While the actual sexual encounter is compared to an animal attack, afterward, in his memory, Trip elevates it to a spiritual experience. There was something about this distant, inaccessible girl suddenly emerging as a ravenous sexual animal that had an unreal and dreamlike quality. It's still mystifying to the narrators as well.

    We never learned whether Mrs. Lisbon caught Lux as she tried to sneak back inside, but for whatever reason, when Trip tried to make another date to come sit on the couch, Lux told him she was grounded, and that her mother had forbidden any future visits. (3.59)

    Mrs. Lisbon obviously doesn't catch Lux in the act of sexing Trip, but she has that maternal sense that someone's up to something and puts the kibosh on it immediately. Maybe she just feels the sexual tension between the two, but she sees sex as sinful and clamps down.

    In Dr. Hornicker's opinion, Lux's promiscuity was a commonplace reaction to emotional need. "Adolescents tend to seek love where they can find it," he wrote in one of the many articles he hoped to publish. "Lux confused the sexual act with love. For her, sex became a substitute for the comfort she needed as a result of her sister's suicide." (3.60)

    Dr. Hornicker believes that Lux's depression after her sister's death, the trauma of Cecilia's suicide and her mother's withholding of love causes her to look for love in sex. Her mother disagrees strongly with this analysis and insists there was plenty of love in their home. Again, it's a simplistic explanation. Bereaved siblings don't usually become sex maniacs.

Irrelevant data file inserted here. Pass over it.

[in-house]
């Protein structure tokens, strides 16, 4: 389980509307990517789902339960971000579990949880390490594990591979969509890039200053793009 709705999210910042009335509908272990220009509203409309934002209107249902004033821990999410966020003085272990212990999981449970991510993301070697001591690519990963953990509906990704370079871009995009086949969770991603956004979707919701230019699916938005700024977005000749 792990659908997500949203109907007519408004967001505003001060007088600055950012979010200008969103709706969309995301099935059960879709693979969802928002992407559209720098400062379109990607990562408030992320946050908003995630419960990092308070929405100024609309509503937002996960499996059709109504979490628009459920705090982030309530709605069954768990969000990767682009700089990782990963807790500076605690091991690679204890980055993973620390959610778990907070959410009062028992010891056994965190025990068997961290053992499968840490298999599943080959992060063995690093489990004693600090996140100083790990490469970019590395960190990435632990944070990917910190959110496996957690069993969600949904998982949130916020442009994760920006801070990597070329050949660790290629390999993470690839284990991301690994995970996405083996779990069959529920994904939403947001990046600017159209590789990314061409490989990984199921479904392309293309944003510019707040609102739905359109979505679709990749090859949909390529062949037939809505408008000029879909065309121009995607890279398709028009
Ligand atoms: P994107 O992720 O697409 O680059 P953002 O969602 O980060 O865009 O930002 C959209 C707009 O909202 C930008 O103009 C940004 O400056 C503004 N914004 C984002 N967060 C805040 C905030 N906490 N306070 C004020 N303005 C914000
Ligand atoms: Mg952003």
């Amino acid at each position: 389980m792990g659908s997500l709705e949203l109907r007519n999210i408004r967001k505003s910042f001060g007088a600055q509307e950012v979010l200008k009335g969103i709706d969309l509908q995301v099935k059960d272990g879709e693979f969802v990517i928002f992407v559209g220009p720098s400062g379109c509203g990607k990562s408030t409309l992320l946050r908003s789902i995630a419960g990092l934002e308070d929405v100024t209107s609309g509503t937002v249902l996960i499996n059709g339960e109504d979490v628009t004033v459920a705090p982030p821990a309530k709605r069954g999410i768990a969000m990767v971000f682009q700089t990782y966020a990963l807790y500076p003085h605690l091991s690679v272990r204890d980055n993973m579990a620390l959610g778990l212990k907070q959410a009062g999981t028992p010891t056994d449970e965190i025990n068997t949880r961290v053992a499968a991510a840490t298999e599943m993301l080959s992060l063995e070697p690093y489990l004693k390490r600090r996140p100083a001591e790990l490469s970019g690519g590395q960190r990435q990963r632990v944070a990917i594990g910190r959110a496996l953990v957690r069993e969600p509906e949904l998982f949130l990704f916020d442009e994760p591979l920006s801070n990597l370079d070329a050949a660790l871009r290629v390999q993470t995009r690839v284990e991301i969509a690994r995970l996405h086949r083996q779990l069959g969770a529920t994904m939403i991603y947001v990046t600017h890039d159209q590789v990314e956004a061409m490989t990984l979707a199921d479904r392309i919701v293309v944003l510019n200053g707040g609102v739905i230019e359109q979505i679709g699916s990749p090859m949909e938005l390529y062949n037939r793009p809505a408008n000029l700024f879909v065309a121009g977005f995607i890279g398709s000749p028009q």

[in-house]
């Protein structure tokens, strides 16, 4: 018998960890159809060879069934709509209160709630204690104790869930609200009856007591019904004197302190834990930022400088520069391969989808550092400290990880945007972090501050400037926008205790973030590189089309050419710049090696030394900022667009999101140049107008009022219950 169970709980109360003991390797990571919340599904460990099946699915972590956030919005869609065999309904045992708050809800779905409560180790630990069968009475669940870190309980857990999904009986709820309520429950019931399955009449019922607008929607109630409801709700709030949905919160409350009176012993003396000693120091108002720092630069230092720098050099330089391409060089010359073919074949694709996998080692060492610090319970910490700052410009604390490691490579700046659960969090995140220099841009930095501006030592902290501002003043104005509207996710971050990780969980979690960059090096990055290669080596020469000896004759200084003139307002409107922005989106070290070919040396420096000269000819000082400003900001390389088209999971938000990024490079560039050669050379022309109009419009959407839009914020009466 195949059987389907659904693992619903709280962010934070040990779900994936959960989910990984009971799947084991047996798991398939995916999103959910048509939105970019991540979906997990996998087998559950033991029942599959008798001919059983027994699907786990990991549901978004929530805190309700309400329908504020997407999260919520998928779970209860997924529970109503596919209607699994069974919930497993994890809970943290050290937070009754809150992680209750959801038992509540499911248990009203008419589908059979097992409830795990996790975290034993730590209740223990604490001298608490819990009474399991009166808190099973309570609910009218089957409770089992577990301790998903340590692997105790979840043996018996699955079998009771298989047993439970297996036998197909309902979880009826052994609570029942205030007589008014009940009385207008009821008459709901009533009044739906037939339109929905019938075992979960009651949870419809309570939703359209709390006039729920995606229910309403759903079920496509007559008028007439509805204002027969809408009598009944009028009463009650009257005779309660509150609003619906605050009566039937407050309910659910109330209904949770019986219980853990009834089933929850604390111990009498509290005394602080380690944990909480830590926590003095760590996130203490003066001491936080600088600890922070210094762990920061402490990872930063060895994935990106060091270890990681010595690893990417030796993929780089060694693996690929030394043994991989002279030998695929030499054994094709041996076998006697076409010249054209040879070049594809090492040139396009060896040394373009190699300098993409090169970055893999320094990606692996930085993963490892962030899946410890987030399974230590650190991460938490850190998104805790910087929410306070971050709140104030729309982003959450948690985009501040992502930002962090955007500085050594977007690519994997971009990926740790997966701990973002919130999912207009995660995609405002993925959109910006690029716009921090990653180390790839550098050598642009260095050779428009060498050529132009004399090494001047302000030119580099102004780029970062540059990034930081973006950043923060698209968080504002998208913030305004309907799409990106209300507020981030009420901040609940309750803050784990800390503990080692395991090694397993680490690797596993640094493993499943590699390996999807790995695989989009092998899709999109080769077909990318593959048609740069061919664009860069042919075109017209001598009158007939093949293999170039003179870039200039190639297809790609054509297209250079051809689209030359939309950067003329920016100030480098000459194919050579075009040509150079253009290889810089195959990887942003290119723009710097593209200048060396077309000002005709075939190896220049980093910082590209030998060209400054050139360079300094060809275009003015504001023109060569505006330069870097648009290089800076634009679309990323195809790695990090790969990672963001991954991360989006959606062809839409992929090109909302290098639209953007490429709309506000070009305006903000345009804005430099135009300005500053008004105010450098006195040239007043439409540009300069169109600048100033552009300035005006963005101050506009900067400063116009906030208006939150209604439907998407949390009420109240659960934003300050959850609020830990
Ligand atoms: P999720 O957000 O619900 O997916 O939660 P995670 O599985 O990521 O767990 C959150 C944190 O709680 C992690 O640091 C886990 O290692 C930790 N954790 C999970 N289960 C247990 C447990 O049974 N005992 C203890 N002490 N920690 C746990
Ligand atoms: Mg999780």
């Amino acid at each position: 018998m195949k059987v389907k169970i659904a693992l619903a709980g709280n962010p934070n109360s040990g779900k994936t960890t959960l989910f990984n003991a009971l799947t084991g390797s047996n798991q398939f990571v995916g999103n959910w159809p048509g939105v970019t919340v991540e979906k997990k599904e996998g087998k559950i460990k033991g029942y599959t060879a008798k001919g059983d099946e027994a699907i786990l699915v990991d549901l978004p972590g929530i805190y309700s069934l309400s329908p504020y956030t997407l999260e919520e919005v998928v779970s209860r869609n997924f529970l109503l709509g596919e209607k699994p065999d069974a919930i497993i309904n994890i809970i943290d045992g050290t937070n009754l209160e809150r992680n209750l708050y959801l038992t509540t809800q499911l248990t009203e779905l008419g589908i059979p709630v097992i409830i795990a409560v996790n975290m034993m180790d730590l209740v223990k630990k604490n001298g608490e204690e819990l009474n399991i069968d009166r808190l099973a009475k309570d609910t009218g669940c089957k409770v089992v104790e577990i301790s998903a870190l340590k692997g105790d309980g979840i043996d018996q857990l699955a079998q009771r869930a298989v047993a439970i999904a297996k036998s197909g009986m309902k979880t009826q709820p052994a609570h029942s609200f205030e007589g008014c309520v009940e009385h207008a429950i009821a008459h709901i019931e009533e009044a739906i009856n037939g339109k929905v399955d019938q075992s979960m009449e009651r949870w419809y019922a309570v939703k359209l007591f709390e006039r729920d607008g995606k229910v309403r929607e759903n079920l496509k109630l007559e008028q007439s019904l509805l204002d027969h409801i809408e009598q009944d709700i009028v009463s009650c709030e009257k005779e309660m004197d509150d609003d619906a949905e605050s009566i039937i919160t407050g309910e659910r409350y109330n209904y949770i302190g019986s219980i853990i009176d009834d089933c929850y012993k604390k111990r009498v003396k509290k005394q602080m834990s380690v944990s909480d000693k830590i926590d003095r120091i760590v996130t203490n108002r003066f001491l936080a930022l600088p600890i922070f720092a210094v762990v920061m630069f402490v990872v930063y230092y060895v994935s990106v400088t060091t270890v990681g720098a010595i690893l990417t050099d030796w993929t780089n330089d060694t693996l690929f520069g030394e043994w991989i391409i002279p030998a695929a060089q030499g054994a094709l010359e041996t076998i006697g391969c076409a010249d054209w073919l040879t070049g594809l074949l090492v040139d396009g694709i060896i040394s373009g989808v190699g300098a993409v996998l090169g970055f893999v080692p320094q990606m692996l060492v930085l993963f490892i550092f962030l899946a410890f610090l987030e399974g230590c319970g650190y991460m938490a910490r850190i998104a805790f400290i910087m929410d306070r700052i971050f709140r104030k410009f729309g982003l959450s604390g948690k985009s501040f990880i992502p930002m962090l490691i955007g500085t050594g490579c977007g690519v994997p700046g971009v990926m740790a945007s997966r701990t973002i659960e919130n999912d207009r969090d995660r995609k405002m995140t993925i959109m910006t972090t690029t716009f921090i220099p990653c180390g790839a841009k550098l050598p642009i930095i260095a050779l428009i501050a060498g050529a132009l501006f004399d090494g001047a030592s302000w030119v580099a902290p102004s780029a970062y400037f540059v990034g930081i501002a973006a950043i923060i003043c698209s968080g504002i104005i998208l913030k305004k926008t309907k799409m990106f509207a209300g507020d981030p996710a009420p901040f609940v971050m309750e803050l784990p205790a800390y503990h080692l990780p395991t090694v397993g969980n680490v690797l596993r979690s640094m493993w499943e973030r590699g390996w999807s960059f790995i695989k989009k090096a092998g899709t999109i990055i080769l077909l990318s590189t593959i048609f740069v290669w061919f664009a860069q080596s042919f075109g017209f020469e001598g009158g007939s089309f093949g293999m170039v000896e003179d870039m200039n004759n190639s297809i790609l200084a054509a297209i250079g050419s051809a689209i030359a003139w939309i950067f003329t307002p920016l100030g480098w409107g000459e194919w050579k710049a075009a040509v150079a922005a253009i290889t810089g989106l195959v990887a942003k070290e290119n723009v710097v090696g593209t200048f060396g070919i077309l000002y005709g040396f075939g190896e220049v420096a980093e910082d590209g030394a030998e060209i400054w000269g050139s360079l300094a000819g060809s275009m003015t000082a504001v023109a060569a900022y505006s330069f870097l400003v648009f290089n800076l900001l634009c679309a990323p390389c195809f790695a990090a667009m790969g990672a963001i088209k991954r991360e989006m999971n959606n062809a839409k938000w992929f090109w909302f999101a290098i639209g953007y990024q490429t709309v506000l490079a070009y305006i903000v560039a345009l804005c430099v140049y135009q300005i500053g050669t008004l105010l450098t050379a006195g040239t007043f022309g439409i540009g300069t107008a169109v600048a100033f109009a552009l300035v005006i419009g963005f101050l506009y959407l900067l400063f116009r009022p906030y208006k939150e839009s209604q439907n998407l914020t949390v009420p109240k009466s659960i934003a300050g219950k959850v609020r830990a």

A sense of playacting permeated much of her behavior. Willie Tate admitted that, despite her eagerness, "she didn't seem to like it much," and many boys described similar inattention. […] Other times she treated it like some small chore, positioning the boys, undoing zippers and buckles with the weariness of a checkout girl. (4.14)

    Lux's promiscuous sexual behavior has a compulsive quality to do it. She can't stop luring boys to her rooftop but doesn't seem to be really enjoying it. It becomes routine and almost boring, but she can't stop.

    It was crazy to make love on the roof at any time, but to make love on the roof in winter suggested derangement, desperation, self-destructiveness far in excess of any pleasure snatched beneath the dripping trees. (4.15)

    You betcha. The boys nailed this one.